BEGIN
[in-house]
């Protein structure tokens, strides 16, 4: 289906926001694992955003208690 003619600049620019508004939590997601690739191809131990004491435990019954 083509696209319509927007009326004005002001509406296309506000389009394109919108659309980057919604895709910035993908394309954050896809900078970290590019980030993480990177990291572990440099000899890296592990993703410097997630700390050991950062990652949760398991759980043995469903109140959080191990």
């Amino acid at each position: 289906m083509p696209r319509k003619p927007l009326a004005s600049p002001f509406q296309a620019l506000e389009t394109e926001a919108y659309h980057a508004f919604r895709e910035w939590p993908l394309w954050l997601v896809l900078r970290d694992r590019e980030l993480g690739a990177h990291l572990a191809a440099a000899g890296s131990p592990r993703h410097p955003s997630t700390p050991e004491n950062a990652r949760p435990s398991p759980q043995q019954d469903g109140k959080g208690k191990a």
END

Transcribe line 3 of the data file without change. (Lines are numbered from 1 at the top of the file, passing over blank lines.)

């Amino acid at each position: 289906m083509p696209r319509k003619p927007l009326a004005s600049p002001f509406q296309a620019l506000e389009t394109e926001a919108y659309h980057a508004f919604r895709e910035w939590p993908l394309w954050l997601v896809l900078r970290d694992r590019e980030l993480g690739a990177h990291l572990a191809a440099a000899g890296s131990p592990r993703h410097p955003s997630t700390p050991e004491n950062a990652r949760p435990s398991p759980q043995q019954d469903g109140k959080g208690k191990a």